One item to note is that most people (including myself) have found that the Savage tends to have backfire (generally mild) on deceleration (this is due to Suzuki making the bike more EPA friendly to meet the requirements with its carburation). Simple modifications to the carb can completely take out the backfire, and exhaust upgrades can also help with this issue.


The bike has a wonderful cruiser style to it, and up until 2004, before the bike changed to the S40, it came with the sissy bar and back rest, as well as the buck-horn bars. Suzuki had intended this bike (I believe) for people of shorter stature (generally under 6ft tall). Myself, I am 5'10", and weigh just short of 200 lbs. I find that the bike fits actually pretty good. Some people have noted the buck-horn bars not being their cup of tea, so they change it out for a straighter type handlebar. The bike has some chrome on it, but its not near as generous as some of the larger bikes out there.


The seat, while fairly large, is fairly uncomfortable after about 30-45 minutes of continuous riding. A gel seat is definitely recommended for longer rides. Also, the pillion seat is quite small, and your passenger may complain of being too cramped. For taller riders, you might consider having highway pegs put on the bike, so you can stretch out a bit.


The Savage has always been touted for its high rate of reliability. This can largely be attributed to its belt drive, its single cylinder (thus its single carburetor, and no need for synching with other carbs), and its relatively uncomplicated design. With a Clymer manual in hand, regular maintenance is a simple thing to do, as well as minor repair.

Aftermarket Products:

Unfortunately, aftermarket products are relatively scarce (but not near as bad as they use to be) for the Savage, as many people view the bike as a "beginners" bike (certainly not always the case!). Fortunately, eBay offers the Savage owners a lot of options, from exhaust upgrades, to gel seats, to handlebar change outs, to dressing the bike up!


The bike sports a 2.77 gallon tank, with a reserve capacity of 0.66 gallons. On average, I get about 55mpg, and have to fill up about every 145-155 miles. If you ride real hard, you might only average closer to 50mpg, but I have read some people getting over 60mpg. To add to the cost benefit, a brand new S40 will run $4300 MSRP, but can be had through many a dealer for under $4k. If you buy used, like I did, you can often get a Savage for under $2500! For a 650, this is really a great deal!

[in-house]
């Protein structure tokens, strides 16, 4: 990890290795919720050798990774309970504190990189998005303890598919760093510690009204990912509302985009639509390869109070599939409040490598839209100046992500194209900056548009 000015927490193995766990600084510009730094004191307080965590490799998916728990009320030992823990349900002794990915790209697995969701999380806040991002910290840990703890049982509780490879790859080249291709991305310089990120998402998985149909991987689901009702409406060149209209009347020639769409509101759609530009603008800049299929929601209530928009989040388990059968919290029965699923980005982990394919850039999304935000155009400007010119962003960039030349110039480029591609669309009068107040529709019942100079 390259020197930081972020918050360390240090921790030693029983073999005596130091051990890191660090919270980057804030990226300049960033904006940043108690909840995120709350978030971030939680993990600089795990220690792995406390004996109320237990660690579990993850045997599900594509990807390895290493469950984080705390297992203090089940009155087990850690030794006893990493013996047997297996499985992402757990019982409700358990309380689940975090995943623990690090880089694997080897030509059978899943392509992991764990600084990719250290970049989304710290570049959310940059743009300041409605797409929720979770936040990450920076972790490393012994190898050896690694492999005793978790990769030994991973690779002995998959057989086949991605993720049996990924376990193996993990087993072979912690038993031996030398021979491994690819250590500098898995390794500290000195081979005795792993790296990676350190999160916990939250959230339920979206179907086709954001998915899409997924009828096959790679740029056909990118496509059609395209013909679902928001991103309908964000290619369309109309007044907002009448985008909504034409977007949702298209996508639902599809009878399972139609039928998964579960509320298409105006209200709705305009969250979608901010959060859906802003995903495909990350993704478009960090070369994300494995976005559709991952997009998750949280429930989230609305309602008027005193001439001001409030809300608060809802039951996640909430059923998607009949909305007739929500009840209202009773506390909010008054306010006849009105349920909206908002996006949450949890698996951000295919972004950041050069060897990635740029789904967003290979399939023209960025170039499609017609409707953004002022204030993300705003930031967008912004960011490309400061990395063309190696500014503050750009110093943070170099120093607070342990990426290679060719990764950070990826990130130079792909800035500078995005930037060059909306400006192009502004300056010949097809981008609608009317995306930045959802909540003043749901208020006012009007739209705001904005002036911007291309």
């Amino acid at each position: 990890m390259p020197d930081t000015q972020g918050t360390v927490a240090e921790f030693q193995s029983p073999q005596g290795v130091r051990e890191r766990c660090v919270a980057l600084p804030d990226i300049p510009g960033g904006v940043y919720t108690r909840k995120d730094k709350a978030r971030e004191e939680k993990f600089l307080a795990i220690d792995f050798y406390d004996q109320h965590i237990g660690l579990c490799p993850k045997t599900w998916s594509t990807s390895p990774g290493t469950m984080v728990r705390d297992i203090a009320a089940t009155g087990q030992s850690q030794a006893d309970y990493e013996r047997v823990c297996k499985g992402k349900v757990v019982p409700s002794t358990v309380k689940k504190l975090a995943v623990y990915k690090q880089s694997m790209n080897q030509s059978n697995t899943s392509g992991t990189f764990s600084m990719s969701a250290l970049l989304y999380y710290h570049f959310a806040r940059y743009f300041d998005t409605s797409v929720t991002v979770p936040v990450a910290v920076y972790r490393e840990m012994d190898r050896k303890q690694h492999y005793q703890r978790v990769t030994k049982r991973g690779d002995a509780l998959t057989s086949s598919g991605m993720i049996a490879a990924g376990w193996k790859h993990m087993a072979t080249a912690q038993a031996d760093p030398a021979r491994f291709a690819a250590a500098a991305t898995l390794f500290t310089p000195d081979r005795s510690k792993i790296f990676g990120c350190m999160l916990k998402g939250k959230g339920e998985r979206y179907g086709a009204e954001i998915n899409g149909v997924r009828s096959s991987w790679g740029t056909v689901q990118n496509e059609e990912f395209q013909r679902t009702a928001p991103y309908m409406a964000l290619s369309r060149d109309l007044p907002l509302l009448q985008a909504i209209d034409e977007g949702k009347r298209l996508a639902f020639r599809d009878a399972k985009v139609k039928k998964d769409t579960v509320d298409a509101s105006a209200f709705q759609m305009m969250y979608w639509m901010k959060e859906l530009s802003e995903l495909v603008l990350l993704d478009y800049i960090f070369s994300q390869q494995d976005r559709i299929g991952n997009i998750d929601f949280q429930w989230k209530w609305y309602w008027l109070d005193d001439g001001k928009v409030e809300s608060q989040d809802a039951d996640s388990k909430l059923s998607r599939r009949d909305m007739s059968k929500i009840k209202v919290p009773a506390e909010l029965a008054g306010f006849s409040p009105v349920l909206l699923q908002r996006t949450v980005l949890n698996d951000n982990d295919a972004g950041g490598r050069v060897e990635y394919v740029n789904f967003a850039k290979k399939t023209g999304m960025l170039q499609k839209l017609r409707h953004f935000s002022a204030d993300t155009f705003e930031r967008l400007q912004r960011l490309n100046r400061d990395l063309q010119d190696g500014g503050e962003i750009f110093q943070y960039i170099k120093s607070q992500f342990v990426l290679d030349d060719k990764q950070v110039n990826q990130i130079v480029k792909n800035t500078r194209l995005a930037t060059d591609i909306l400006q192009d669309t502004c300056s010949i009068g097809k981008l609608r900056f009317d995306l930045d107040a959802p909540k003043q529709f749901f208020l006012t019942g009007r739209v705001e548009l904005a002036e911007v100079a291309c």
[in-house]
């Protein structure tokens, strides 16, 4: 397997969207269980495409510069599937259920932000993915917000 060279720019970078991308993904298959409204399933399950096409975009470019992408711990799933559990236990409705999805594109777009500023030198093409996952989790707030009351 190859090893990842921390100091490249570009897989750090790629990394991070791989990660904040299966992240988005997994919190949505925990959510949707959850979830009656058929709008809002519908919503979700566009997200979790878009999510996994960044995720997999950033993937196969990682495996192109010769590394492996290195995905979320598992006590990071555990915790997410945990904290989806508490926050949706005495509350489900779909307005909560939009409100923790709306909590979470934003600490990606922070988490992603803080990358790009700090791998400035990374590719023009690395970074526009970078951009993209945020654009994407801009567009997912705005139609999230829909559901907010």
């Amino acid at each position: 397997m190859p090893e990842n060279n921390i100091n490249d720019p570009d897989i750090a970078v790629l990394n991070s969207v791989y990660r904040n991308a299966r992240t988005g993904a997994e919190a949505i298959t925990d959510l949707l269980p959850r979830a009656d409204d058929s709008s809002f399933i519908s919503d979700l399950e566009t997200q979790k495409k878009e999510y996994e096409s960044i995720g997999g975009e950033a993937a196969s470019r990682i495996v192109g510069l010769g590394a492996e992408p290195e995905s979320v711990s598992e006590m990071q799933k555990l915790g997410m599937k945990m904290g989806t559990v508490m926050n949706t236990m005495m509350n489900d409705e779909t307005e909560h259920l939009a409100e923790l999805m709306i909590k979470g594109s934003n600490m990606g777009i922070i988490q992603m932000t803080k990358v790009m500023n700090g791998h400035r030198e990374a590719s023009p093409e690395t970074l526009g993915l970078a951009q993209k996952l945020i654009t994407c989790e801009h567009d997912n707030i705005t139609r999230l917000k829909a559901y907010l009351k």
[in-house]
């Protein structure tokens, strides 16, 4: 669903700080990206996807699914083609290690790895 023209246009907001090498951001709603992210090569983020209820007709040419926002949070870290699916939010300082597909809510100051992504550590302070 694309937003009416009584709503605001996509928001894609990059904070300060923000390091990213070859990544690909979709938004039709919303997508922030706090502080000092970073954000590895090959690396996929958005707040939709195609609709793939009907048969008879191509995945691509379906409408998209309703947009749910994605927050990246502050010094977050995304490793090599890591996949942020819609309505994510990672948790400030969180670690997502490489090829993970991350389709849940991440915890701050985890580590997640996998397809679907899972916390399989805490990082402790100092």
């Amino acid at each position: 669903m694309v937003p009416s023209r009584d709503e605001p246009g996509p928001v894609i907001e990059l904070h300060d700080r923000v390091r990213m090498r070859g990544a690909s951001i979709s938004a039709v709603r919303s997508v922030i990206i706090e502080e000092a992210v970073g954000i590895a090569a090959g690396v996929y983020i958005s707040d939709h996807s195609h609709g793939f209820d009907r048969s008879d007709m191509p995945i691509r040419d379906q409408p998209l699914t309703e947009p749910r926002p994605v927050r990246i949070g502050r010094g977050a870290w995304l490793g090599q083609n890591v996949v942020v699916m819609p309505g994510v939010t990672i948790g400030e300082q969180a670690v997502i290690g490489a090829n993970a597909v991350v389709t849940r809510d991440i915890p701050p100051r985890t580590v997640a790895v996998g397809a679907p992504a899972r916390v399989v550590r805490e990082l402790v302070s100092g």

A really neat bike, especially for someone new to the world of bikes. Even experienced folk will enjoy its playful nature, and appreciate its great maneuverability and gas savings! A highly recommended bike!

Would you buy another motorcycle from this manufacturer? Don't Know

Review Date: 13th February, 2008

16th Jun 2009, 13:18

I get the backfire too, but otherwise the bike rides fine and is very maneuverable, almost like a bicycle.

7th Jul 2009, 13:27

Other than backfiring when shutting off the engine, the Savage is an excellent bike and is fun to ride.

22nd Jul 2009, 15:09

Does any know if anyone makes a sissy bar for this bike? (2009 LS650 Savage)

1998 Suzuki LS 650 Savage


This is a great beginner to mid-level bike!


No major mechanical problems yet, although I have only had it for a year. The Savage has a reputation for being relatively low-maintenence.

I'd be happier with a larger gas tank, though.

General Comments:

The seat is uncomfortable. I replaced it with a gel seat and I am happier with it now. Although it is a cruiser, the seating is more upright than most cruisers, making for a more comfortable ride.

This bike has very good steering and braking, in fact the rear brake can lock up very easily. This is probably due to its very light weight.

At highway speeds the engine vibration is strong, but I have not had fatigue issues from it. It's just noticeable.

Would you buy another motorcycle from this manufacturer? Yes

Review Date: 8th May, 2005

22nd May 2006, 04:43

I bought mine from a very close friend of mine. Believe it or not, she rode that little bike from Little Rock AR, to Sturgis, SD! It was my first bike and I loved that little thing, but it was a bit too small for me. 2 bikes later I have a Road King, but I'll never forget my Savage.